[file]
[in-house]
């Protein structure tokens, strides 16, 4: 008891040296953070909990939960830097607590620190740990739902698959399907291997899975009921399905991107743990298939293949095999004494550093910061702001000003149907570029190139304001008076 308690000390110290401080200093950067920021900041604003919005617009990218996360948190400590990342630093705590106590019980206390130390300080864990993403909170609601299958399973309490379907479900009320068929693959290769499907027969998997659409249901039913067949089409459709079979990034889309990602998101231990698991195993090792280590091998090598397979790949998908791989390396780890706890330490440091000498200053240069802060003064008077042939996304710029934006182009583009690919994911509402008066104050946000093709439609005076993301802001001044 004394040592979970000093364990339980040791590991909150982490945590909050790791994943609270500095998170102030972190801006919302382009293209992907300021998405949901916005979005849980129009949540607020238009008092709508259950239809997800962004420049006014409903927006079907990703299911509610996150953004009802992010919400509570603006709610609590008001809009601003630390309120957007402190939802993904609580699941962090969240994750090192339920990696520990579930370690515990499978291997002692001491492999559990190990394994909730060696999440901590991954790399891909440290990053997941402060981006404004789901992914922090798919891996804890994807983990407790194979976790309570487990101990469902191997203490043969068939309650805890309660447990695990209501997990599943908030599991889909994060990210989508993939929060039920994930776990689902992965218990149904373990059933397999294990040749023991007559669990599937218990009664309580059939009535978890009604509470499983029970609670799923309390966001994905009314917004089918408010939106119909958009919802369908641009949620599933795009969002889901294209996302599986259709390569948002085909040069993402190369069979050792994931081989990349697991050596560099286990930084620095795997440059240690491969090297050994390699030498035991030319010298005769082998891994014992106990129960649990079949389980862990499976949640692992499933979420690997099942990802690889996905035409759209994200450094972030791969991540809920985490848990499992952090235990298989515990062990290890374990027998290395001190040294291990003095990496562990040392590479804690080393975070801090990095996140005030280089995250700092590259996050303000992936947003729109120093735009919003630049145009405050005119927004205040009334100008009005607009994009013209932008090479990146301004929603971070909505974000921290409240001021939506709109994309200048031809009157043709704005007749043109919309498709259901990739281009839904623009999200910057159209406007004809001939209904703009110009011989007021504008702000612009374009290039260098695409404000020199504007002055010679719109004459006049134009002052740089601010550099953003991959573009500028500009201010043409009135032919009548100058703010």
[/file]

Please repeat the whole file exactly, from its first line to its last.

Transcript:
[in-house]
């Protein structure tokens, strides 16, 4: 008891040296953070909990939960830097607590620190740990739902698959399907291997899975009921399905991107743990298939293949095999004494550093910061702001000003149907570029190139304001008076 308690000390110290401080200093950067920021900041604003919005617009990218996360948190400590990342630093705590106590019980206390130390300080864990993403909170609601299958399973309490379907479900009320068929693959290769499907027969998997659409249901039913067949089409459709079979990034889309990602998101231990698991195993090792280590091998090598397979790949998908791989390396780890706890330490440091000498200053240069802060003064008077042939996304710029934006182009583009690919994911509402008066104050946000093709439609005076993301802001001044 004394040592979970000093364990339980040791590991909150982490945590909050790791994943609270500095998170102030972190801006919302382009293209992907300021998405949901916005979005849980129009949540607020238009008092709508259950239809997800962004420049006014409903927006079907990703299911509610996150953004009802992010919400509570603006709610609590008001809009601003630390309120957007402190939802993904609580699941962090969240994750090192339920990696520990579930370690515990499978291997002692001491492999559990190990394994909730060696999440901590991954790399891909440290990053997941402060981006404004789901992914922090798919891996804890994807983990407790194979976790309570487990101990469902191997203490043969068939309650805890309660447990695990209501997990599943908030599991889909994060990210989508993939929060039920994930776990689902992965218990149904373990059933397999294990040749023991007559669990599937218990009664309580059939009535978890009604509470499983029970609670799923309390966001994905009314917004089918408010939106119909958009919802369908641009949620599933795009969002889901294209996302599986259709390569948002085909040069993402190369069979050792994931081989990349697991050596560099286990930084620095795997440059240690491969090297050994390699030498035991030319010298005769082998891994014992106990129960649990079949389980862990499976949640692992499933979420690997099942990802690889996905035409759209994200450094972030791969991540809920985490848990499992952090235990298989515990062990290890374990027998290395001190040294291990003095990496562990040392590479804690080393975070801090990095996140005030280089995250700092590259996050303000992936947003729109120093735009919003630049145009405050005119927004205040009334100008009005607009994009013209932008090479990146301004929603971070909505974000921290409240001021939506709109994309200048031809009157043709704005007749043109919309498709259901990739281009839904623009999200910057159209406007004809001939209904703009110009011989007021504008702000612009374009290039260098695409404000020199504007002055010679719109004459006049134009002052740089601010550099953003991959573009500028500009201010043409009135032919009548100058703010």